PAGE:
“Cut-loose Quilts” with a tenuous link to cheese making
Years ago, on a somewhat random day trip, a not-unfamiliar occurrence foreshadowed my future founding of Significant Seams. As my partner met with a sequestered nun to learn how to make cheese, I studied the phone book and the local map. (Who said I don’t know how to have a good time?)
I was looking for, and found the nearest quilt shop, and charted a route home that took us to visit it. It was charming and rather tiny, in a small glen in a big wood, in a cute little Americana house. Unusually, I didn’t buy any fabric there. On this occasion I bought a quilting book – a book unlike any other I had seen……
Perhaps that phone book reading, or maybe the map making, or for that matter the prayers of that sequestered nun, had an intervening role in my selection: ” Cut Loose Quilts.”
Queue the music… “Footloose, cut loose, everybody get footloose….”
Sorry, I can be guilty of a little too lateral a brain. This is relevant though. By this cheesy road trip I knew I loved to do patchwork. I firmly thought of myself as mediocre at it, a classic hobbyist, and a bit dorky etc. Nonetheless, for those who truly knew me, I was already dubbed “a quilter.”
This book played a vital role in helping me believe it, and even more, and believe myself to be capable of being an art quilter.
This book did two fundamental things for me.
- Its outrageous and bold color (local friends please excuse the missing ‘u’ – I am in fact an American in Britain) schemes made me question the dorkiness factor in patchwork
- It made me think differently about the geometry, metrics, and most importantly ‘precision’ I associated with quilting (and my mediocrity)
Together, these two considerations began my journey from hobbyist and fabric addict to “artisTeest.” And by extension, to the founding of Significant Seams.
Okay I still struggle to fully embrace the ‘artist’ label. Nonetheless this book and its explicitly ‘slapdash’ attitude and ‘break the quilting rules’ notions changed my thinking from self-deprecating poor piecer to a thoughtful creator. I mean here, it freed me to think less about traditions and techniques and more about meaning and impact, and if you’ve followed Significant Seams for long, you will appreciate this distinction, and the importance of this book.
Significant Seams, and the quilts I create, are now intentional and hopefully evocative. The organisation unabashedly strives to use textile crafts to ‘strengthen the seams of community’ and through our community quilt programme share the confidence, impact, and empowerment of making, or sometimes reappropriating, meanings. How you make things does matter, and of course, individual capability is a factor in the outcome. Having ‘how-to’ knowledge is critical to getting the outcome you want – but knowing what you want, or what you want to say, is absolutely vital! While the sentimentality can be a bit embarrassing – or maybe a bit uncomfortable – “significance” comes from embracing the truth of what we want and need.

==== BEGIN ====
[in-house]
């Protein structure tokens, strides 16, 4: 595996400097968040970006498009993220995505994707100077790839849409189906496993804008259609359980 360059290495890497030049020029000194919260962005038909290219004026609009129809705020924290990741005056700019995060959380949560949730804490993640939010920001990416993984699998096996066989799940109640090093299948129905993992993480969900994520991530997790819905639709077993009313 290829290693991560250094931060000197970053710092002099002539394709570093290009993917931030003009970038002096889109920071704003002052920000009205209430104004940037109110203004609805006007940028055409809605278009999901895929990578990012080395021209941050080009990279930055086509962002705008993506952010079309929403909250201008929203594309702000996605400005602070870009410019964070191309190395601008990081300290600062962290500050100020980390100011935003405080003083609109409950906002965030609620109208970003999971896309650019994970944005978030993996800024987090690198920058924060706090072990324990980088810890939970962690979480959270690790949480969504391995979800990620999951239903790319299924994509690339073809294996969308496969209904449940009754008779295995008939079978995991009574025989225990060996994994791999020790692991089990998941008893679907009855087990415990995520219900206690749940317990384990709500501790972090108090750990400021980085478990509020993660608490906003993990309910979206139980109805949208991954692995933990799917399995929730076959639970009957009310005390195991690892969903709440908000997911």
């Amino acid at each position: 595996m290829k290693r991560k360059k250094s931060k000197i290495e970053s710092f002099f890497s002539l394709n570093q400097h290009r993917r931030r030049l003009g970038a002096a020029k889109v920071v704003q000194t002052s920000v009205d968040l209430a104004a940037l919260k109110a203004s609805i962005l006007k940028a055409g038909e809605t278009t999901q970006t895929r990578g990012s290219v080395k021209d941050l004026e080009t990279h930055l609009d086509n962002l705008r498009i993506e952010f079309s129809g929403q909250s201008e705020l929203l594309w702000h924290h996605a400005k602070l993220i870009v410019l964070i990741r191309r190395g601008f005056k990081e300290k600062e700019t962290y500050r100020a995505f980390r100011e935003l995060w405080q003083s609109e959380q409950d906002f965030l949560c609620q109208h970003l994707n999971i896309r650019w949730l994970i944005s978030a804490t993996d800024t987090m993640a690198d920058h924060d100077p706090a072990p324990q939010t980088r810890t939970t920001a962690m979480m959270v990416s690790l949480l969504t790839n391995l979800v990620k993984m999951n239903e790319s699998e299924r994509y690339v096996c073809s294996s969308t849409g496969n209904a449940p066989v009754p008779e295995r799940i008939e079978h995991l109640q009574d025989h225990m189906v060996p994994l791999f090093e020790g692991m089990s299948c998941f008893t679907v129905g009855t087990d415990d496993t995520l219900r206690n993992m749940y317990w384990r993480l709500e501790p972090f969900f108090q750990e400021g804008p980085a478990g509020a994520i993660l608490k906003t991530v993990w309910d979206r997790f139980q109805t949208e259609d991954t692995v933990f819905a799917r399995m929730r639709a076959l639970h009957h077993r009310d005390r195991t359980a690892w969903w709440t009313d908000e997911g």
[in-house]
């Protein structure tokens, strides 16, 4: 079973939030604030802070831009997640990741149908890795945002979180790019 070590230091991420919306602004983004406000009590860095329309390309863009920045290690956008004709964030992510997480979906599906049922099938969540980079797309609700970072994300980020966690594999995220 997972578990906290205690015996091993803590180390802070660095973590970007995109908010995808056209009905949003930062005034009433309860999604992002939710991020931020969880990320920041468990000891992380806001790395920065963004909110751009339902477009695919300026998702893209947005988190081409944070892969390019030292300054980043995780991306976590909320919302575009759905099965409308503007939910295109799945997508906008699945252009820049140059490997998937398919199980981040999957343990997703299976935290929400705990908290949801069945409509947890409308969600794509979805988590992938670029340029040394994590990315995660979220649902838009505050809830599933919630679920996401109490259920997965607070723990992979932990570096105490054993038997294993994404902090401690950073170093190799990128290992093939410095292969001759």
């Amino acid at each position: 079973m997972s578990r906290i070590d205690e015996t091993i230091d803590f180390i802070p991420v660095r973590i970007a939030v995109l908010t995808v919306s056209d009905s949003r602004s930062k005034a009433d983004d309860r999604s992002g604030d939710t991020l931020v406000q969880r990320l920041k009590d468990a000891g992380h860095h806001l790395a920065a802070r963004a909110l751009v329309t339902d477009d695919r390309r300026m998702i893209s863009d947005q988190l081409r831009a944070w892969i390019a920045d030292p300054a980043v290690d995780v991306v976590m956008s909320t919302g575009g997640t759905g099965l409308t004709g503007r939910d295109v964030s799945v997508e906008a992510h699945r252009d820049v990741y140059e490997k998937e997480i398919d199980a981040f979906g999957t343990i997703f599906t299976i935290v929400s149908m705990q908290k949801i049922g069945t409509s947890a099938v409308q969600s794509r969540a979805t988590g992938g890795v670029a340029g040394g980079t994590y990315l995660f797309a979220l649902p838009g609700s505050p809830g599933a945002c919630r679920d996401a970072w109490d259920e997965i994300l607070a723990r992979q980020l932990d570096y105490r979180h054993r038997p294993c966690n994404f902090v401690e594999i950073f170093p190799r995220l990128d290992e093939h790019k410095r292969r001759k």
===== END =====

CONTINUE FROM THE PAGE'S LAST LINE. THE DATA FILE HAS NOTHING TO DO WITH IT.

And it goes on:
Don’t get me wrong, Cut-Loose Quilts by Jan Mullen is absolutely a book about technique. The technique it teaches presumes a bit of patchwork experience, but it teaches it in an accessible way that means you don’t need to have patchwork experience. In fact, for first-timers, it helps teach fundamentals of making quilts while reducing the most intimidating factor: our tendency to look at the precision of joins and fabric intersections, by making these a design element. As a teacher I think this is hugely sensible, because there are a lot of steps in quilt making.
The patterns in this book can be followed quite precisely by those more comfortable with this approach. The first quilt I made from this book was a wedding gift for my cousin, and I did follow Jan Mullen’s palette and instructions precisely (See page 67).
However, the title of the quilt patterns in the book follow a bit of a formula: they all are framed with “Making (traditional pattern name) Like Mine.” This points to this book’s distinctive additional strength as a design book.
The author is a teacher, and she has ensured this book is infused with empowerment. She wants us to use the technique she uses as a starting point. Each quilt and the pattern that accompanies it has a “color story” blurb – telling us why and how she put together the palette that she did. I think this makes simply reading this book, whether or not you make something from it, especially helpful from a design perspective. Many quilt books have an introduction section about warm versus cool colors, with color wheels and other art basics, but Mullen’s approach uses examples and her thought process to allow the reader to think through what they like and don’t, why it may or may not work, and takes the practical starting point so many patchwork enthusiasts have in reality: an impulsive purchase of a fabric that we simply love, and aren’t sure what to do with.
Here’s my latest fabric in that category:
Perhaps it captured my attention because of the underwater quilt I’m making?
How do you think I should use it?
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